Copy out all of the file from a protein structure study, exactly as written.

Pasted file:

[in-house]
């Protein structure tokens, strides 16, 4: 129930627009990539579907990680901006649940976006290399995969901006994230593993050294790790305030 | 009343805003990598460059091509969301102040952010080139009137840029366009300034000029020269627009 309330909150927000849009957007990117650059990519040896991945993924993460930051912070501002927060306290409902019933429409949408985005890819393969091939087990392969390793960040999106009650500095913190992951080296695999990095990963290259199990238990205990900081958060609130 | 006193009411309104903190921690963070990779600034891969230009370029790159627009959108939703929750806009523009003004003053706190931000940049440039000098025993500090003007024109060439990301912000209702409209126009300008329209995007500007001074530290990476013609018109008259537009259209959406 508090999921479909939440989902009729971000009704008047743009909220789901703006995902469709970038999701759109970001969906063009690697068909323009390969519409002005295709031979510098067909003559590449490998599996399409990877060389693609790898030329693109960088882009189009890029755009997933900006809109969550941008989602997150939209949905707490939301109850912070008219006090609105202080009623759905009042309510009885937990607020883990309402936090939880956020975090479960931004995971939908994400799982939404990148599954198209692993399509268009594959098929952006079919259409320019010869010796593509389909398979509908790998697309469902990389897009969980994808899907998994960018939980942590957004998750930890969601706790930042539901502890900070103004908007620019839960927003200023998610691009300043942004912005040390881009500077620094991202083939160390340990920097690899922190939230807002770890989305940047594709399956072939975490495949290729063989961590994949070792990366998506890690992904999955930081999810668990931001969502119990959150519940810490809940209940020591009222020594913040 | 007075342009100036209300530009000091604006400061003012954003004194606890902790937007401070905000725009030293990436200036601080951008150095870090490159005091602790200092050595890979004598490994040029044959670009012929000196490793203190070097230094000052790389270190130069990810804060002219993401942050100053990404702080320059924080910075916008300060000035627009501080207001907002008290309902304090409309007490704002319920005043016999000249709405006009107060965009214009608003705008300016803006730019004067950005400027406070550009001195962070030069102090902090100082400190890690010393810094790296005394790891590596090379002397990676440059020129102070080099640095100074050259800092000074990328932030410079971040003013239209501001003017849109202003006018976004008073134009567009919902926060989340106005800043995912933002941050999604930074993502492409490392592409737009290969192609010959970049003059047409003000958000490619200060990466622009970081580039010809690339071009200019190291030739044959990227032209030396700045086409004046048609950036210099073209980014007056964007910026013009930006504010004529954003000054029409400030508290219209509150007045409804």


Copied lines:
[in-house]
């Protein structure tokens, strides 16, 4: 129930627009990539579907990680901006649940976006290399995969901006994230593993050294790790305030 | 009343805003990598460059091509969301102040952010080139009137840029366009300034000029020269627009 309330909150927000849009957007990117650059990519040896991945993924993460930051912070501002927060306290409902019933429409949408985005890819393969091939087990392969390793960040999106009650500095913190992951080296695999990095990963290259199990238990205990900081958060609130 | 006193009411309104903190921690963070990779600034891969230009370029790159627009959108939703929750806009523009003004003053706190931000940049440039000098025993500090003007024109060439990301912000209702409209126009300008329209995007500007001074530290990476013609018109008259537009259209959406 508090999921479909939440989902009729971000009704008047743009909220789901703006995902469709970038999701759109970001969906063009690697068909323009390969519409002005295709031979510098067909003559590449490998599996399409990877060389693609790898030329693109960088882009189009890029755009997933900006809109969550941008989602997150939209949905707490939301109850912070008219006090609105202080009623759905009042309510009885937990607020883990309402936090939880956020975090479960931004995971939908994400799982939404990148599954198209692993399509268009594959098929952006079919259409320019010869010796593509389909398979509908790998697309469902990389897009969980994808899907998994960018939980942590957004998750930890969601706790930042539901502890900070103004908007620019839960927003200023998610691009300043942004912005040390881009500077620094991202083939160390340990920097690899922190939230807002770890989305940047594709399956072939975490495949290729063989961590994949070792990366998506890690992904999955930081999810668990931001969502119990959150519940810490809940209940020591009222020594913040 | 007075342009100036209300530009000091604006400061003012954003004194606890902790937007401070905000725009030293990436200036601080951008150095870090490159005091602790200092050595890979004598490994040029044959670009012929000196490793203190070097230094000052790389270190130069990810804060002219993401942050100053990404702080320059924080910075916008300060000035627009501080207001907002008290309902304090409309007490704002319920005043016999000249709405006009107060965009214009608003705008300016803006730019004067950005400027406070550009001195962070030069102090902090100082400190890690010393810094790296005394790891590596090379002397990676440059020129102070080099640095100074050259800092000074990328932030410079971040003013239209501001003017849109202003006018976004008073134009567009919902926060989340106005800043995912933002941050999604930074993502492409490392592409737009290969192609010959970049003059047409003000958000490619200060990466622009970081580039010809690339071009200019190291030739044959990227032209030396700045086409004046048609950036210099073209980014007056964007910026013009930006504010004529954003000054029409400030508290219209509150007045409804």